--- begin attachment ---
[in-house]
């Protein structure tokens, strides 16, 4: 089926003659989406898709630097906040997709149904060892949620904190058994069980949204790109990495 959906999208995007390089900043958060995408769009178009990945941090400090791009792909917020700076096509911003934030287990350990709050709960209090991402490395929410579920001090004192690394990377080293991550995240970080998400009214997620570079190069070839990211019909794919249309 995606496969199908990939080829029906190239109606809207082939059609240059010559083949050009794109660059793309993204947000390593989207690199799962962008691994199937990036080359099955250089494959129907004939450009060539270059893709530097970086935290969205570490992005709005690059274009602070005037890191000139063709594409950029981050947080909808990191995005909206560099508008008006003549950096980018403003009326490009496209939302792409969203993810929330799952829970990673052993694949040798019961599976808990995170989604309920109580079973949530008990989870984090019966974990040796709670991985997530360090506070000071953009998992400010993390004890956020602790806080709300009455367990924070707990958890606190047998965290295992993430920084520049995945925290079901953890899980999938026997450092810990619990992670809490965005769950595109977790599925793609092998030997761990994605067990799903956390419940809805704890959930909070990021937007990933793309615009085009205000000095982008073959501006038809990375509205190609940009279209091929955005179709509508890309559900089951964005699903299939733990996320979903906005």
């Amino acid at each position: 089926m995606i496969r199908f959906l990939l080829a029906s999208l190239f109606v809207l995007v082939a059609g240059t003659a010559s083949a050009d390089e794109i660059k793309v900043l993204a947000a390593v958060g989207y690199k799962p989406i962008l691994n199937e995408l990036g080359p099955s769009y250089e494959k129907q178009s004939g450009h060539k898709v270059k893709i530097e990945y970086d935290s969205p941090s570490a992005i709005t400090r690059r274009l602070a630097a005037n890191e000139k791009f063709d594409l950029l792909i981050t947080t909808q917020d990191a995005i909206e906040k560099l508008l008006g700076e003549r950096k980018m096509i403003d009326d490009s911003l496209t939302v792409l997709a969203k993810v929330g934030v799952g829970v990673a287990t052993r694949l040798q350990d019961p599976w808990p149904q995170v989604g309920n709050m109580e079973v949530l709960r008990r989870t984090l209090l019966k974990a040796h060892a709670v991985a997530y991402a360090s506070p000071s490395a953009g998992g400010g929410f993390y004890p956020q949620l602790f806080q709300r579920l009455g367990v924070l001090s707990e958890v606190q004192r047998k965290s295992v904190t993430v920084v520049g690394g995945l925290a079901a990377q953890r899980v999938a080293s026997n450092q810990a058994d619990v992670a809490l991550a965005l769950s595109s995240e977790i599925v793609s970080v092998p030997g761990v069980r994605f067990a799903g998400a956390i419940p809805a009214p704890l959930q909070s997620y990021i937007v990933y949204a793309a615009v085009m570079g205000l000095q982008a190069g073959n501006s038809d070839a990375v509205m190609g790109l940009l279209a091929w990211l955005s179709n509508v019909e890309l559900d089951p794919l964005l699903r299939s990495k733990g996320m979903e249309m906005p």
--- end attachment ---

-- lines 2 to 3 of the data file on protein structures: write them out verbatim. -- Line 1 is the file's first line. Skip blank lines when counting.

């Protein structure tokens, strides 16, 4: 089926003659989406898709630097906040997709149904060892949620904190058994069980949204790109990495 959906999208995007390089900043958060995408769009178009990945941090400090791009792909917020700076096509911003934030287990350990709050709960209090991402490395929410579920001090004192690394990377080293991550995240970080998400009214997620570079190069070839990211019909794919249309 995606496969199908990939080829029906190239109606809207082939059609240059010559083949050009794109660059793309993204947000390593989207690199799962962008691994199937990036080359099955250089494959129907004939450009060539270059893709530097970086935290969205570490992005709005690059274009602070005037890191000139063709594409950029981050947080909808990191995005909206560099508008008006003549950096980018403003009326490009496209939302792409969203993810929330799952829970990673052993694949040798019961599976808990995170989604309920109580079973949530008990989870984090019966974990040796709670991985997530360090506070000071953009998992400010993390004890956020602790806080709300009455367990924070707990958890606190047998965290295992993430920084520049995945925290079901953890899980999938026997450092810990619990992670809490965005769950595109977790599925793609092998030997761990994605067990799903956390419940809805704890959930909070990021937007990933793309615009085009205000000095982008073959501006038809990375509205190609940009279209091929955005179709509508890309559900089951964005699903299939733990996320979903906005």
């Amino acid at each position: 089926m995606i496969r199908f959906l990939l080829a029906s999208l190239f109606v809207l995007v082939a059609g240059t003659a010559s083949a050009d390089e794109i660059k793309v900043l993204a947000a390593v958060g989207y690199k799962p989406i962008l691994n199937e995408l990036g080359p099955s769009y250089e494959k129907q178009s004939g450009h060539k898709v270059k893709i530097e990945y970086d935290s969205p941090s570490a992005i709005t400090r690059r274009l602070a630097a005037n890191e000139k791009f063709d594409l950029l792909i981050t947080t909808q917020d990191a995005i909206e906040k560099l508008l008006g700076e003549r950096k980018m096509i403003d009326d490009s911003l496209t939302v792409l997709a969203k993810v929330g934030v799952g829970v990673a287990t052993r694949l040798q350990d019961p599976w808990p149904q995170v989604g309920n709050m109580e079973v949530l709960r008990r989870t984090l209090l019966k974990a040796h060892a709670v991985a997530y991402a360090s506070p000071s490395a953009g998992g400010g929410f993390y004890p956020q949620l602790f806080q709300r579920l009455g367990v924070l001090s707990e958890v606190q004192r047998k965290s295992v904190t993430v920084v520049g690394g995945l925290a079901a990377q953890r899980v999938a080293s026997n450092q810990a058994d619990v992670a809490l991550a965005l769950s595109s995240e977790i599925v793609s970080v092998p030997g761990v069980r994605f067990a799903g998400a956390i419940p809805a009214p704890l959930q909070s997620y990021i937007v990933y949204a793309a615009v085009m570079g205000l000095q982008a190069g073959n501006s038809d070839a990375v509205m190609g790109l940009l279209a091929w990211l955005s179709n509508v019909e890309l559900d089951p794919l964005l699903r299939s990495k733990g996320m979903e249309m906005p």